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Air and Space Expeditionary Force (AEF) Concept

AEF Concept Helps Manage Deployment Cycles


The Air Force is an AEF configured for the full spectrum of air and space operations. It has returned to its expeditionary roots in the way it organizes itself and presents its forces. This shift, brought about by force down-sizing and scaled-back overseas basing due to the end of the Cold War, provides a unifying structure that brings all Air Force members together in shared challenges, goals, and successes. An expeditionary military force by definition is one that can conduct military operations on short notice in response to crises with forces tailored to achieve limited and clearly stated objectives. Airmen from all across the Air Force contribute to expeditionary capabilities—from those who provide the deterrent umbrella under which the Air Force operates, to those who deploy, to those who operate the fixed facilities on which the service depends when reachback for support occurs.

In plain language, the Air Force has taken their combat wings (Active Duty, Reserves, and National Guard), and assigned them to one of ten AEFs. For example, AEF #1 might be composed of F-15 or F-16 flying squadrons and maintenance/support squadrons from multiple bases throughout the United States (both active and reserve). When it's time for that AEF to deploy, personnel from all of these different squadrons, located at different bases, will all deploy as one large organization. Everyone knows in advance when their particular AEF deployment "window" is, based on what AEF their Wing (base) has been assigned to be part of. If a deployment is required within that window, they know that the AEF they are assigned to are going to be the ones that go. This eliminates much of the "no-notice" deployments of the past.

Let's say you're a Supply Troop, and you're assigned to the XYZ Fighter Wing at Boondocks Air Force Base, Texas, in the 123 Supply Squadron. Your Wing belongs to AEF #1, and the rotation schedule shows you're AEF is subject to deployment during March through June. If a deployment is necessary during that period, your AEF will be the one tasked, so you know when your primary eligibility for deployment will happen.

As part of the AEF, your squadron commander will receive a "tasking order" that tells him/her exactly what your squadron's "share" of the deployment is. In other words, the commander will receive a UTC (Unit Task Code) that tells him/her just how many 3-level apprentice Supply Troops to deploy, how many 5-level Technician Supply Troops to Deploy, and how many 7-level Supervisor Supply Troops to supply for the deployment.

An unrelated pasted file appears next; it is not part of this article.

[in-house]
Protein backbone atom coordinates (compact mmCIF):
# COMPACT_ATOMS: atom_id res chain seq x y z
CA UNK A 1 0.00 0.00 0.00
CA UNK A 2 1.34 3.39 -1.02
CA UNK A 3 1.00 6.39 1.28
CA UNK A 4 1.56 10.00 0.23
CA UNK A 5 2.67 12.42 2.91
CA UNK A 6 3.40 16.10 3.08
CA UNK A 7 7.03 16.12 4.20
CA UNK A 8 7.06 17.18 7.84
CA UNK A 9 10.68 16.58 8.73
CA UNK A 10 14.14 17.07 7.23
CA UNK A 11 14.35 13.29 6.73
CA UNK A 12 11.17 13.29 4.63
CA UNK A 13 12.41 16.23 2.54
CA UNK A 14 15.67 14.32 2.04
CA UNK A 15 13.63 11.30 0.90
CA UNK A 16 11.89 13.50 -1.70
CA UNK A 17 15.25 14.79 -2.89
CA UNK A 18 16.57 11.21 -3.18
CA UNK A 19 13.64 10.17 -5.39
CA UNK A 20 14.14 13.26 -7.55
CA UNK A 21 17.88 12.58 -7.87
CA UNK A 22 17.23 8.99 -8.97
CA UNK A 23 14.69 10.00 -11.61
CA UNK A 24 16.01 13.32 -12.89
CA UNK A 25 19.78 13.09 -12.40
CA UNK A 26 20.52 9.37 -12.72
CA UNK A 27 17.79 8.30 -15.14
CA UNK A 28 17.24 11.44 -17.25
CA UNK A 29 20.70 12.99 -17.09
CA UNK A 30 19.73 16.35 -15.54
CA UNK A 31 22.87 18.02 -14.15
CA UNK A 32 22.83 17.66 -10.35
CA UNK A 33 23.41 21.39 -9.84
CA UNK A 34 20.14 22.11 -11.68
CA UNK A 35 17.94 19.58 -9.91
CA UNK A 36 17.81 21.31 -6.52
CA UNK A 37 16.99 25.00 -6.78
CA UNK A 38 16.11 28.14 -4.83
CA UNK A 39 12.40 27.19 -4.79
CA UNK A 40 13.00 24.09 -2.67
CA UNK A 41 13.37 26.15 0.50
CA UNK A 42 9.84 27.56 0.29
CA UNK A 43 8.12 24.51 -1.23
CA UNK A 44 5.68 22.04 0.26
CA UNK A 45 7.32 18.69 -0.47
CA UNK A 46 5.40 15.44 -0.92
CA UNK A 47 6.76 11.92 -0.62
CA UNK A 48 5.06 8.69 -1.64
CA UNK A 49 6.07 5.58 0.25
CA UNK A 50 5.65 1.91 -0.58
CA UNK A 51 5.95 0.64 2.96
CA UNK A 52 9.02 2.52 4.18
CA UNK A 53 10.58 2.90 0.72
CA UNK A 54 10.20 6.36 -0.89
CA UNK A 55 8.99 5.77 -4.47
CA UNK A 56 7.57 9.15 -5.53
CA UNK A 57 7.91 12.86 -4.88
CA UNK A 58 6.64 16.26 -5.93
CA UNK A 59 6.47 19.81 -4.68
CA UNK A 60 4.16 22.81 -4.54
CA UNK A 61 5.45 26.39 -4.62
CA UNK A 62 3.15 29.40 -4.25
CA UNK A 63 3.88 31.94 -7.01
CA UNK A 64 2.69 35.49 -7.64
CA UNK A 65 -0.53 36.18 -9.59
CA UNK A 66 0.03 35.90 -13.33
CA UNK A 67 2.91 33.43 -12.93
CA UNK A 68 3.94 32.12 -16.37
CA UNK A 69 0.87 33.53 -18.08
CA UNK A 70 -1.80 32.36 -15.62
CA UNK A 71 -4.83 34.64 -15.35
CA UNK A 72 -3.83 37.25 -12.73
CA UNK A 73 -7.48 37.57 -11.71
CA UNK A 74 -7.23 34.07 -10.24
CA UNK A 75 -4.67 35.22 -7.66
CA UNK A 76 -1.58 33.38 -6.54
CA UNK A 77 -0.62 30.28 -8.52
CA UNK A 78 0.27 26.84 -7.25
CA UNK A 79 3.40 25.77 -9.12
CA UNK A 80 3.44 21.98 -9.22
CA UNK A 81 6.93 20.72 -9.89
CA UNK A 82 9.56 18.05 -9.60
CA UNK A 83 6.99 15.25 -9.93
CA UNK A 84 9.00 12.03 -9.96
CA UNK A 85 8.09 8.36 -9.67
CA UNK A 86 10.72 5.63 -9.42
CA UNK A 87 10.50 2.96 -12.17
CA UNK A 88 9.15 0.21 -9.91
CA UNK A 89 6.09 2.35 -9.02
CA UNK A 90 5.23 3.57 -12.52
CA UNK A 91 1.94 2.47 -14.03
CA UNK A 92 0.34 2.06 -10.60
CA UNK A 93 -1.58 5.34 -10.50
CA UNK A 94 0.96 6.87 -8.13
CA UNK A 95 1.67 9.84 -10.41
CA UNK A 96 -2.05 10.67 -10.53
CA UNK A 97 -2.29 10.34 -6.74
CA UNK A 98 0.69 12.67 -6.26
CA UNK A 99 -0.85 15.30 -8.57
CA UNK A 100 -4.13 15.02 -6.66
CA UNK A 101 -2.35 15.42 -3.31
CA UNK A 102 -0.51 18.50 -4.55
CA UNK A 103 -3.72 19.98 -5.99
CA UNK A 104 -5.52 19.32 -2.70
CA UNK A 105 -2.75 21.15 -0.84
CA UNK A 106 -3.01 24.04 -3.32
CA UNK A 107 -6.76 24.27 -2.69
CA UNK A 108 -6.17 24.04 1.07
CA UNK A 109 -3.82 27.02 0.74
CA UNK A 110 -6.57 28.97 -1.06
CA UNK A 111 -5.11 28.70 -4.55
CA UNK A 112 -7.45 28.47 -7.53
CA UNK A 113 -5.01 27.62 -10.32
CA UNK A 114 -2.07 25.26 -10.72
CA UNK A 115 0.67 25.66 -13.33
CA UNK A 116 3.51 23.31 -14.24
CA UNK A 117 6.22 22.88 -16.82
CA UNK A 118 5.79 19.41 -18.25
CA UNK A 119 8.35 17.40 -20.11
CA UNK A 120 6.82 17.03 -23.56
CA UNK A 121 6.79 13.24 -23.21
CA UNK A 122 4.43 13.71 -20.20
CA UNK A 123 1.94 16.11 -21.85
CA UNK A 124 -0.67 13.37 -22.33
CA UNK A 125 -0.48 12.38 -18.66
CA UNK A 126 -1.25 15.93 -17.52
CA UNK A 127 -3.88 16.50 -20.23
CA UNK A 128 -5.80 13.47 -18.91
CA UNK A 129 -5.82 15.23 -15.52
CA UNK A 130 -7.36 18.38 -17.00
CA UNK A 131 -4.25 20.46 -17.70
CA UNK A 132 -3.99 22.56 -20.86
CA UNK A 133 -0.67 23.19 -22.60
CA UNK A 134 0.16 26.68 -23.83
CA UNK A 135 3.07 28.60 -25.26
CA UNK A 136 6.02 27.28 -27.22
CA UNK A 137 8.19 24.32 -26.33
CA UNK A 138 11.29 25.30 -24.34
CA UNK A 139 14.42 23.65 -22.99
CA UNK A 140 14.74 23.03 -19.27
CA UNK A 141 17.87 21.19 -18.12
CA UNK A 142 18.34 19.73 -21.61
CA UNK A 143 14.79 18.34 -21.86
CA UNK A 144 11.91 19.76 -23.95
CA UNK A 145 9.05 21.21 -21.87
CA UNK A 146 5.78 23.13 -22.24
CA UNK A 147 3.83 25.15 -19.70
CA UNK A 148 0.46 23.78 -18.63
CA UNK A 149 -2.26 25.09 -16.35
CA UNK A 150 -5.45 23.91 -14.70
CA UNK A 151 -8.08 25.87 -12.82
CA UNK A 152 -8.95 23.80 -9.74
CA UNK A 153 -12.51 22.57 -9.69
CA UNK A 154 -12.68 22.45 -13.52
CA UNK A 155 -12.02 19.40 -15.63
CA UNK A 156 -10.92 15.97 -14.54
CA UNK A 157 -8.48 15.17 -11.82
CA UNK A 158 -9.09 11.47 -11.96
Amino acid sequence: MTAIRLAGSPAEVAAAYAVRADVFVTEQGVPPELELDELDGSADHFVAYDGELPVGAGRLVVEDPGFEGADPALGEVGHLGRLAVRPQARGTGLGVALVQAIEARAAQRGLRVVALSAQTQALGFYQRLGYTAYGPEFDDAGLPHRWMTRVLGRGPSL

Based on this requirement your squadron/base will provide what it has, or respond back and say they don't have them or request a waiver for skill levels (for example, if they don't have enough 5-level Supply Troop Technicians, they may ask to send some 3-level Supply Troop apprentices in their place). In most cases, commanders do not like to deploy 3-level apprentices, unless they are already well-established through their OJT (on the job training) program, toward their five skill level. Sometimes commanders simply don't have a choice in the matter, because they strive to fill the requirements of the UTC.

As I said, ten deployable AEFs have been constituted. Two AEFs, trained to task, are always deployed or on call to meet current national requirements, while the remaining forces train, exercise, and prepare for the full spectrum of operations. AEFs provide joint force commanders with ready and complete air and space force packages that can be tailored to meet the spectrum of contingencies thus ensuring situational awareness, freedom from attack, freedom to maneuver, and freedom to attack. They either fit into established theater-based command and control structures, when available, or bring their own command and control when needed.

In addition, the Air Force maintains a total of five bomber group leads (BGL) to support the oncall AEFs, as well as oncall lead wings to open expeditionary bases. In a smaller-scale contingency, one AEF task force can provide intelligence, surveillance, reconnaissance, and command and control of air and space forces over an area roughly half the size of Texas. The AEF can provide air superiority while striking some 200 targets per day. One AEF can surge to provide these capabilities 24 hours a day. More AEFs can be added, expanding the space it can control and contributing to the Air Force’s ability to transition rapidly from contingency operations to MTW.

Some of the above information derived from Air Force Pamphlet 36-2241, Volume 1


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